Coalition rejects Gonski reforms

The Coalition Government has revealed that it will repeal any legislation passed to introduce the Gonski reforms detailed in the Better Schools: A National Plan for School Improvement scheme if elected next year.

It is understood that the party will instead retain the current funding model, extending it by two years. It will push for the public to decide which funding model it prefers at the next federal election.

The suggested reforms were published in the February-released Review of Funding for Schooling — put together by chairman of the government’s Future Fund, David Gonski — which found that necessary changes to the education system would cost the federal and state governments around $5 billion.

The review highlighted several issues within Australian education — problems it hopes will be solved under a new funding model. Issues highlighted include the following:

  • More Australian schools should perform above the national minimum standard
  • Australia should be known for its educational standards and should not fall behind other countries (with a decline noticed over the last decade)
  • The gap between advantaged and disadvantaged students is much larger than in other countries and should not continue to grow.

Overall, the review sought to make clear that location, socioeconomic status and the school attended should play no part in the quality of education accessed by Australians.

Currently, government schools are funded by the state, while non-government schools generally receive funding from the federal government. The reforms propose that both sectors would receive equal funding from the Commonwealth.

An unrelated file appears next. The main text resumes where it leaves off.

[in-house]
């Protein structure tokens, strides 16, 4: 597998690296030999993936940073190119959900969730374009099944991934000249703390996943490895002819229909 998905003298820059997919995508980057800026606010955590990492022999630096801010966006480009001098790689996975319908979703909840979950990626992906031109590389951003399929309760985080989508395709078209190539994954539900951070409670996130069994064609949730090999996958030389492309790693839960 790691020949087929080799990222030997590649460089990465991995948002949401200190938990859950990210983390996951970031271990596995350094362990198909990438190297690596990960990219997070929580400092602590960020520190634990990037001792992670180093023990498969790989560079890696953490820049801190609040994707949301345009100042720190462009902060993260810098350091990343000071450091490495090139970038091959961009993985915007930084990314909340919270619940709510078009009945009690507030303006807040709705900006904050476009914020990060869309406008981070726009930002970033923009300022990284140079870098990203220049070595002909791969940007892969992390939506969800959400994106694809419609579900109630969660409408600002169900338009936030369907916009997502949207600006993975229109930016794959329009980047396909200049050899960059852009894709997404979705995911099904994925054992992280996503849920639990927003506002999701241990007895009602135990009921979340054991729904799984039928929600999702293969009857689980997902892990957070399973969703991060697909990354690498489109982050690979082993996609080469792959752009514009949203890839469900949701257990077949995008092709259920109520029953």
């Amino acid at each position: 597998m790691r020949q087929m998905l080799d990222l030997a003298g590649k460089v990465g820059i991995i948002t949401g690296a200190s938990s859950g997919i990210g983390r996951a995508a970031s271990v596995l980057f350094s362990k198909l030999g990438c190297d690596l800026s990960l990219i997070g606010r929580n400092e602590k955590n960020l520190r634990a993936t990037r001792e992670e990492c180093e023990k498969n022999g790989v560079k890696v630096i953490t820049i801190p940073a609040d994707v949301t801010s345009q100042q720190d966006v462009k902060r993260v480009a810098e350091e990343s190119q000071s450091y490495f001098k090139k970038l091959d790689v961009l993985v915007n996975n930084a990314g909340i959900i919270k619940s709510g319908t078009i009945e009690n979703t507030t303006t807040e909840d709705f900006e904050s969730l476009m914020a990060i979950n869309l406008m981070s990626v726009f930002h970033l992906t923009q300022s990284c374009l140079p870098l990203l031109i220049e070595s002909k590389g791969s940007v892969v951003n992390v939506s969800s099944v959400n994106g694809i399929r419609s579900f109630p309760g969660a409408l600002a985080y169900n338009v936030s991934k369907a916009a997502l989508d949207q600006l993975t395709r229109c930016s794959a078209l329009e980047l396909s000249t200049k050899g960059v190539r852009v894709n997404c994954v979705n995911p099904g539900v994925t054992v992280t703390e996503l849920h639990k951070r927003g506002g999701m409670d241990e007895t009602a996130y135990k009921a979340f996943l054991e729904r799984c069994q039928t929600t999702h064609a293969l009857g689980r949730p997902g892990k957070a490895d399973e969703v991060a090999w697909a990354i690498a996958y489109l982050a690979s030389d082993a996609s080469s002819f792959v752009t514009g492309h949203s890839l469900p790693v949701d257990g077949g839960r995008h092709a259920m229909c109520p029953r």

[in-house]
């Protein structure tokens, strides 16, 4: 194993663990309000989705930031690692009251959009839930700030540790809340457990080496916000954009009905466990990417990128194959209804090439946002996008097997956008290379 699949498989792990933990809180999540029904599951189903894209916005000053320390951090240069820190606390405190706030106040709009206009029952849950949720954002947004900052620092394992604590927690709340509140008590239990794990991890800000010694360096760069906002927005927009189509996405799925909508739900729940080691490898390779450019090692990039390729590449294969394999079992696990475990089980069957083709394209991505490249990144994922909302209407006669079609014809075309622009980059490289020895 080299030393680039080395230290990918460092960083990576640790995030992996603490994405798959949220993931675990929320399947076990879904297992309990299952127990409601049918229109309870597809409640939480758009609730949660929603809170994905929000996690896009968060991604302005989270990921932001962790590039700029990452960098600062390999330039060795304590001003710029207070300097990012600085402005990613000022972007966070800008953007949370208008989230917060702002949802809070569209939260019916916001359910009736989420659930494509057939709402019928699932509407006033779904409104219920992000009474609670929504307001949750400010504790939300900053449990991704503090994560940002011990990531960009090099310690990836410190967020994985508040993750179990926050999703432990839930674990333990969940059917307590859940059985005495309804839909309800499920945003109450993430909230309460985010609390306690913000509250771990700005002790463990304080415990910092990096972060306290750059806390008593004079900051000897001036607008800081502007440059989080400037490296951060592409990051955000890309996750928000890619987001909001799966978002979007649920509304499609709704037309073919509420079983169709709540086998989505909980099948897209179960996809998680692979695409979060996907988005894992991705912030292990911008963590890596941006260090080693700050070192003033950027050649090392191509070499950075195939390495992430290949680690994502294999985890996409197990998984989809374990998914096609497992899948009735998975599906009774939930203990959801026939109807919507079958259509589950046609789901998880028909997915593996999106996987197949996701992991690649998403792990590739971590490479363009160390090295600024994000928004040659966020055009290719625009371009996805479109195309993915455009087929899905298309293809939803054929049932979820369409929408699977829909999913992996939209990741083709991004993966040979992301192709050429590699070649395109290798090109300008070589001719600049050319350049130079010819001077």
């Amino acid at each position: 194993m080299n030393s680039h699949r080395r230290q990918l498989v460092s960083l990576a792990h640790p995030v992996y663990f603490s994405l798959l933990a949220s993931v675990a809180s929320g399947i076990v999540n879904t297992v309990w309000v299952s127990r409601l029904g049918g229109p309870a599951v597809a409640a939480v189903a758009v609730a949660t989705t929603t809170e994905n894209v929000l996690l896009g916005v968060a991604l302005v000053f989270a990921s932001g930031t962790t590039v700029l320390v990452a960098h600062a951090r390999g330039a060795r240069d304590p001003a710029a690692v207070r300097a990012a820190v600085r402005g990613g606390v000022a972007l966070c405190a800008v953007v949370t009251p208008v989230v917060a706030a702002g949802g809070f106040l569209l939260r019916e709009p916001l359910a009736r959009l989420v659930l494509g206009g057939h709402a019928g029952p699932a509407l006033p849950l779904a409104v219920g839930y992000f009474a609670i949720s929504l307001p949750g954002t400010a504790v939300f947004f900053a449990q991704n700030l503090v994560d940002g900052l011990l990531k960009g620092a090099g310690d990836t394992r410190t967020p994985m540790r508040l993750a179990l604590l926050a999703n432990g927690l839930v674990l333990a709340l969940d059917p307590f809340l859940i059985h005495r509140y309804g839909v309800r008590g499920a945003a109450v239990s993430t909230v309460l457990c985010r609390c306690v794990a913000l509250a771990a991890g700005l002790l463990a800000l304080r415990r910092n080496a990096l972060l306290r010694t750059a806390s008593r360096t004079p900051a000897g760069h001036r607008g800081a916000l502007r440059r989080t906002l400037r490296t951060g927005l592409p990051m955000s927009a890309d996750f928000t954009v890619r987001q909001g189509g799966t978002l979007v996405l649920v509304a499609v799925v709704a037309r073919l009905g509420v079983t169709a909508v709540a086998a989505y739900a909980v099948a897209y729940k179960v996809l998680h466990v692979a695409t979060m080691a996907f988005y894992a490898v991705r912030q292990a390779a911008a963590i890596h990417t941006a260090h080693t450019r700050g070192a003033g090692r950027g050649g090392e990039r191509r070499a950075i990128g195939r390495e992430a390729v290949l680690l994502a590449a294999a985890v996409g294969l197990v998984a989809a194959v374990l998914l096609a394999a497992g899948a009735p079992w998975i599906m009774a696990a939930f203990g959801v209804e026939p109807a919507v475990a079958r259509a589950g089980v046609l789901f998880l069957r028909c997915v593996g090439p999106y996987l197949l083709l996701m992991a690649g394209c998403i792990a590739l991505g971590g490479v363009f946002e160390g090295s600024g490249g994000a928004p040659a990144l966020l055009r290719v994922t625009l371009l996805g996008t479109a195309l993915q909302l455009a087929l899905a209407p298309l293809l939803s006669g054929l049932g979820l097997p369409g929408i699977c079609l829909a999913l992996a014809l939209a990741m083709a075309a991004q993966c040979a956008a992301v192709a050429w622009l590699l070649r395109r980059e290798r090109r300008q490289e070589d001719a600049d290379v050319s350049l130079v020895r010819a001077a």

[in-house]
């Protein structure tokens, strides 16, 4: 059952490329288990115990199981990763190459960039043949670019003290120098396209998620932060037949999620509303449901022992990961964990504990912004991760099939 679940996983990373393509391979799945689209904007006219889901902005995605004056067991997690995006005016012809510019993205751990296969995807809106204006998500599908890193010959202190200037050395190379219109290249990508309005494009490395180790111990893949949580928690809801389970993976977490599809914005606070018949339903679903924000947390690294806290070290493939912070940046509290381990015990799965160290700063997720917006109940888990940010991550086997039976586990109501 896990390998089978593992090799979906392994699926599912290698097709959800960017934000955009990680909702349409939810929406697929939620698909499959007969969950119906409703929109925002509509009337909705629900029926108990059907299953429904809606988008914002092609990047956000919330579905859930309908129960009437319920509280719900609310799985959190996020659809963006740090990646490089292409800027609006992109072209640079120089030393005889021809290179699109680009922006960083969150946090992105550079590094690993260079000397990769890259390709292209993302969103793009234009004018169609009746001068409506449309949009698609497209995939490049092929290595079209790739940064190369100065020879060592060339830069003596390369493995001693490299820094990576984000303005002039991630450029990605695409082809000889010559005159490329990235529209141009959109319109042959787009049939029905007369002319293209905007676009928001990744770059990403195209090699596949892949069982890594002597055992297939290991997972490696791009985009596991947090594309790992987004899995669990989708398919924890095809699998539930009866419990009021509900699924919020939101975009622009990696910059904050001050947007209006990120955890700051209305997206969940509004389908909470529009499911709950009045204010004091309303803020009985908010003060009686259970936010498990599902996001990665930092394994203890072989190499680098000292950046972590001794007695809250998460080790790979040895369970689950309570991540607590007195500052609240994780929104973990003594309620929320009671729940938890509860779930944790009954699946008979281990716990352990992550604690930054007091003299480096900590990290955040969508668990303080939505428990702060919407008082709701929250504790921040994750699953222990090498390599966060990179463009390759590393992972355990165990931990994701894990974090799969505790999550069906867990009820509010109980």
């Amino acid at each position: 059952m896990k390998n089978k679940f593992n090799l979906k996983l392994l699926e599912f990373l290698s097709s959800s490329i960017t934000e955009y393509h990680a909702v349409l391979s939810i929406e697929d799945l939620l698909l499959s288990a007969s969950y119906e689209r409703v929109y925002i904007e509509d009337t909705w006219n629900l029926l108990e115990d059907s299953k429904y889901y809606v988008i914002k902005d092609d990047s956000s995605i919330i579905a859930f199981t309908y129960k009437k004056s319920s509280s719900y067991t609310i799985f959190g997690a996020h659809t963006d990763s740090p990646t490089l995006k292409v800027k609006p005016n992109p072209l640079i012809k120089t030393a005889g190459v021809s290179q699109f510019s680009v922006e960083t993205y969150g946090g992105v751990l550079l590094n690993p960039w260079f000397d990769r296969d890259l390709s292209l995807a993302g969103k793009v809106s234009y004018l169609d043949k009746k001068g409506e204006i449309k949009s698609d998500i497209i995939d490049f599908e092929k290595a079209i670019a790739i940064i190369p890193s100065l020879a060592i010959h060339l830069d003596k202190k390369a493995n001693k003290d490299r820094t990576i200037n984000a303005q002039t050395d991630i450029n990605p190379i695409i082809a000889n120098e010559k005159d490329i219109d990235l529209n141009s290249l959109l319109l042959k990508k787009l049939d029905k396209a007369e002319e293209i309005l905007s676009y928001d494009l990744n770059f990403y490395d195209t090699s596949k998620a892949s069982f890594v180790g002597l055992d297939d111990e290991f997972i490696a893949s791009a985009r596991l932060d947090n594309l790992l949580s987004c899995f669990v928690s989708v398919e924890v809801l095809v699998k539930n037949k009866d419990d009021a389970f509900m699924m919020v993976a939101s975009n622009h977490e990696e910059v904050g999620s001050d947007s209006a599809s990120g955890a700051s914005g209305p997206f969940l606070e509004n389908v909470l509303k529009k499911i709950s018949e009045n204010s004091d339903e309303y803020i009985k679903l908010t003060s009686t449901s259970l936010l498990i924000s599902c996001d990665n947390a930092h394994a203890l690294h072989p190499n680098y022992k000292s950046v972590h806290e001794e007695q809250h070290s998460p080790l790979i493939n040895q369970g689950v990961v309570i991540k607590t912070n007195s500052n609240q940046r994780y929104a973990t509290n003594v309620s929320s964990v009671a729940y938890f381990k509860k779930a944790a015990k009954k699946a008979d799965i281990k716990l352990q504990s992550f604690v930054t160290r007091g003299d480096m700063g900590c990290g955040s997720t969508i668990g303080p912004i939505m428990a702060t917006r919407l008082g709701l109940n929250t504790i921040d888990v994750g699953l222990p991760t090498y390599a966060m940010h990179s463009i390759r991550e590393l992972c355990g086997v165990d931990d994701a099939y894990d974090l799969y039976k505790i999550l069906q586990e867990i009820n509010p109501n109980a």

The Gonski model recommends a standard level of funding for every student, but, in addition, allocates added loadings when necessary (such as for students from low-socioeconomic or non-English-speaking families).

Why the Coalition doesn’t support the reforms

Following the release of the Review of Funding for Schooling in February, the Shadow Minister for Education, Christopher Pyne, expressed concern that the Gonski reforms would place non-government schools on a ‘private school hit-list’, unfairly targeting non-government schools and in some cases decreasing the level of funding provided.  

The Coalition believes that families will suffer under the new funding model, particularly those who are ‘already struggling with higher-cost-of-living pressure’. It expects that if the new model is introduced, non-government school fees may increase by around $3600 over four years.

The Coalition plans to:

  • retain the current funding model, extending it by two years
  • reintroduce establishment grants for private schools, which would see schools receive around $500 per student for the first two years they are open
  • provide a ‘voucher system’ for students with disabilities (in both sectors), which would provide an education card worth up to $20,000 per year (The Age, 26 July).

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